Oakmark's David Herro Buys 2 Stocks, Sells Philips – Forbes

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David Herro (Trades, Portfolio), Oakmark portfolio manager and Morningstar’s international fund manager of the year 2016, disclosed in his shareholder letter this week that he purchased Southwest Airlines and Reckitt Benckiser in the second quarter.

Herro has until Aug. 15 to provide details of his second-quarter buys and sales but reported the trades and this thoughts about them early for shareholders of his $2.6 billion Oakmark Global Fund. The two fresh positions were the smallest in the portfolio, with Southwest Airlines worth 0.5% of net assets and Reckitt Benckiser Group worth 0.4% at the end of the quarter. Herro, who oversees several international funds for $70 billion asset manager Oakmark, also exited his position in Koninklijke Philips “due to its price” and added to a stake in Liberty Broadband.

David Herro, head of international stocks at Harris Associates LP, right, is Morningstar’s international fund manager of the year 2016. Photographer: Chris Goodney/Bloomberg *** Local Caption *** David Herro

“We never target a particular country (or industry) weight,” Herro wrote. “Instead, our weightings are the result of our efforts to populate the Fund with our best ideas, while also seeking appropriate diversification.”

In March, he sounded more bullish on the U.S., saying that the economy was entering an “accelerator phase,” characterized by top-line growth and capital expenditures.

“Earlier, earnings were driven by stock buybacksand cost-cutting,” he told InvestmentNews. “Now we’re seeing real economic growth, rather than manufactured earnings growth.”

Herro looks for situations in which value and price have not moved in the same direction and approaches public stock selection employing the thinking of a private equity investor.

“… like private equity, we value businesses based on our estimate of their intrinsic value, buy them at a substantial discount and then later sell when they are fully valued. Unlike private equity, however, we don’t mark our portfolio companies based on where peers trade or our estimate of the long-term fundamental outlook of the business – we mark according to current public stock prices no matter how different than an arguably better representation of fair value,” he wrote in his shareholder letter.

The strategy has served him well, leading to a 10.3% annual compound return since the fund’s inception versus a 4.8% return in the MSCI World Index. Oakmark was founded in 1991, and Herro joined in 1992. The Oakmark Global Fund launched in 1999.

Stocks from the consumer discretionary sector occupy the most portfolio space in the fund at 28.5%, followed by financials at 26.5%. Herro has as his top positions: Daimler, Lloyds Banking Group and Allianz.

The new buys

Southwest Airlines Co.

Shares of Southwest Airlines declined 20% year to date, to trade around $53.30 Friday afternoon.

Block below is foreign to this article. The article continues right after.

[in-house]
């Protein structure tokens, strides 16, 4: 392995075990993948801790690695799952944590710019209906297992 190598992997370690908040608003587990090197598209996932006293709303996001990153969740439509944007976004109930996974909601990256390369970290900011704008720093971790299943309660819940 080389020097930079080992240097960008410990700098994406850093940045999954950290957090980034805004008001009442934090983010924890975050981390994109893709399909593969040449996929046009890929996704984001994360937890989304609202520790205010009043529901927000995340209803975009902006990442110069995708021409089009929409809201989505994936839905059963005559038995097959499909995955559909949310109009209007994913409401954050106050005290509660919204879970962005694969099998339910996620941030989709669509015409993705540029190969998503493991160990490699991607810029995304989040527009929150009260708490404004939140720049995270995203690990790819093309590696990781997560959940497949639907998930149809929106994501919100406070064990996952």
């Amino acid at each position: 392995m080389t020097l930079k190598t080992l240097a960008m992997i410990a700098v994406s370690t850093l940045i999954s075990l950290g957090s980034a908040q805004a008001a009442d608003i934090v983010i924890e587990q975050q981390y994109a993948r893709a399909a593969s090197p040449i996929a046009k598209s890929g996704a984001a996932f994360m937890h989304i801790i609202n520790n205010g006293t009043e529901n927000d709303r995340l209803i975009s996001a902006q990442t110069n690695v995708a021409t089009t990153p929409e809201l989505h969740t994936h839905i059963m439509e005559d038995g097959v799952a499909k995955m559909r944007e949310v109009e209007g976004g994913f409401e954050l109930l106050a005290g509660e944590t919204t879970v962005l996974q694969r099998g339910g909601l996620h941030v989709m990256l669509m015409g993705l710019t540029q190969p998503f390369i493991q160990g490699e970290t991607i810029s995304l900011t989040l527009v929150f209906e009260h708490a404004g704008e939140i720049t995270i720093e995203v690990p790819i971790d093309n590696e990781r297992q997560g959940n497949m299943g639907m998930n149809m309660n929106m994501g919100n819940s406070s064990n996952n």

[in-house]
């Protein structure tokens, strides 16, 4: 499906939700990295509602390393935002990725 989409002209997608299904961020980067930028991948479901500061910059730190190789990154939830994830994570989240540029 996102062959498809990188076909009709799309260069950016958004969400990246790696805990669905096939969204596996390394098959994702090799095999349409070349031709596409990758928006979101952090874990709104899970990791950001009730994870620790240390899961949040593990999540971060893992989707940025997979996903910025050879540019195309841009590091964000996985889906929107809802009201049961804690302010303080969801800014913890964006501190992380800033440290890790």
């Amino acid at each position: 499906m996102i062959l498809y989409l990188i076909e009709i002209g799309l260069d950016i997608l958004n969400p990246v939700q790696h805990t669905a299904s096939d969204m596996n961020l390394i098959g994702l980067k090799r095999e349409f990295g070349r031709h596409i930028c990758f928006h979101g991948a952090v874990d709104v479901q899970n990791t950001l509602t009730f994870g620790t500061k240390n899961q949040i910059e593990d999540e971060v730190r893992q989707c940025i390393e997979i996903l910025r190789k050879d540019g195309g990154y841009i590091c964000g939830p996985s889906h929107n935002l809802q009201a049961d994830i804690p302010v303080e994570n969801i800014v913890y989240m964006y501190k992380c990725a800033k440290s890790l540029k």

Herro commented on the stock in his second-quarter shareholder letter:

“LUV is the largest and most profitable airline in the U.S. with 24% total domestic market share and 66% share in its top 100 city pairs. LUV has been profitable for 45 consecutive years, despite competing in an industry that has been littered with bankruptcies. The company has been on Fortune’s list of “World’s Most Admired Companies” every year for nearly a quarter of a century. LUV’s brand recognition and strong customer loyalty stem from its outstanding service, efficient operations and refusal to nickel-and-dime on fees. The company’s above-average operating margins are enabled by a lower cost model compared to network carriers. LUV has a strong balance sheet and returns most of its free cash flow to shareholders through significant share repurchases and dividends. Despite these positive characteristics, we were able to purchase the shares at only a mid-single digit multiple of normal operating income due to short-term pressure from the run-up in fuel prices and the suspension of marketing following the recent passenger fatality.”

Reckitt Benckiser

Shares of Reckitt Benckiser fell 8% year to date, to trade around $83.33 each Friday afternoon.

Herro commented on the stock in his second-quarter shareholder letter:

“RB is a leading global consumer products company with $15 billion of sales in 2017 and strong brands in health, infant nutrition, home care and hygiene. RB has successfully expanded its presence in high-value health products categories and increased its operating profitability via premiumization and excellent cost discipline. RB’s historical best-in-class performance can in part be attributed to its significant insider ownership: the CEO and CFO are required to own shares worth more than 40 times and 20 times their salaries, respectively. RB’s share price recently declined due to transitory factors as well as weakness in its relatively small home care division. Management is restructuring the home care division to provide greater accountability and may sell the division to an owner who can extract greater operational synergies. Moreover, many of the transitory factors affecting the share price are expected to disappear in fiscal year 2019. Therefore, in our view, the current share price does not reflect the company’s strong underlying value or its potential for increased profits, so we initiated a position in RB during the past quarter.”

This article originally appeared HERE.